One of the ongoing questions faced by compliance practitioners is how to measure the effectiveness of your compliance program. One of the mechanisms to do so is through Key Performance Indicators (KPIs). KPIs are a critical component in showing compliance program success (or failure), if you have been working towards your stated goals and for reporting success. And while specific requirements for this kind of reporting have been hotly debated in the industry for some time, KPIs are a requirement. Your KPIs are going to be specific and unique to your company and what business it conducts along with what goals you’re trying to achieve as a whole and as a compliance program – so there is no “set” list of these metrics.

How can you think about setting your KPIs? There are several steps you need to take to pursue this approach. The first thing you must do is to agree on the manner in which to use KPIs and then the blueprint for going forward. You should apply the KPIs to as wide a swath of your compliance program as possible, literally to all employees across the globe and including your Code of Conduct and the policies and procedures of your compliance program. Standardization of the measurements is key through standard mechanisms and forms. This is important not only to achieve consistency but also due to the upfront cost of development. If you can develop and utilize the same measuring mechanisms and reporting forms this will decrease costs and increase efficiencies over monitoring cycles.

Next is the area of reporting. Obviously by assigning values to KPIs you can more easily track the results to move to increase efficiencies. This will also allow you to better track progress over times as well. Ongoing monitoring provides not only the opportunity but sets the basis for ongoing enhancement to your company’s compliance program. You can utilize the results to effect improvement on a broad-based focus or into the weeds at a more granular level. Any new, emerging risks or noteworthy changes to the likelihood or severity of your organizational profile, either due to business changes or environmental developments can also be tracked.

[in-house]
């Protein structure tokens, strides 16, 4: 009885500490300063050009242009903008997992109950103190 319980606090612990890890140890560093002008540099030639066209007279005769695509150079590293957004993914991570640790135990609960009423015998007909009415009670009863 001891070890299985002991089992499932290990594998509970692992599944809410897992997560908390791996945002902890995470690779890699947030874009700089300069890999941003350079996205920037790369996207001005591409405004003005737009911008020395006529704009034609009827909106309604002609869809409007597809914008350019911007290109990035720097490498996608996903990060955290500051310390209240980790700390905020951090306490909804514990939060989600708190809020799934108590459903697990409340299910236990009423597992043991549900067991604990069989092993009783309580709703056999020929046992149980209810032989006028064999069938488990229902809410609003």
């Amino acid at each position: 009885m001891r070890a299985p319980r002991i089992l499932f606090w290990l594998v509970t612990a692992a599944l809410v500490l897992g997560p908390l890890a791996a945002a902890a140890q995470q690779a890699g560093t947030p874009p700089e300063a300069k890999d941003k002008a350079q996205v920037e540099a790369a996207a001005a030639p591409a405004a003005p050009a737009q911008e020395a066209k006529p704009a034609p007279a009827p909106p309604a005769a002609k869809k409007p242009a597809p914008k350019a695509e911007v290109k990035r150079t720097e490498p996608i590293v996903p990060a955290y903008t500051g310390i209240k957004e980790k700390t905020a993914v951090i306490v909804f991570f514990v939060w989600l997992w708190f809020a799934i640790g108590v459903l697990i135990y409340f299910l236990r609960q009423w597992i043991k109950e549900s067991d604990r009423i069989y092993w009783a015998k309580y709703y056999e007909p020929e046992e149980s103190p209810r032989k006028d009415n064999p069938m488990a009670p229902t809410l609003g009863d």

Such results can be used in a wide variety of other compliance areas as well. One of the hardest areas in compliance is determining effectiveness of training. Putting KPIs around how many employees have successfully completed training and policy requirements, including the results of any post-training tests and policy attestation rates, can assist in this endeavor. In the area of employee feedback, KPIs received through employee focus groups, culture surveys and knowledge assessments, and how you are using this feedback to drive improvements. Finally, you can put KPIs around audit findings, specifically around the results of both internal and external audits and what these findings mean for the organization and the compliance program.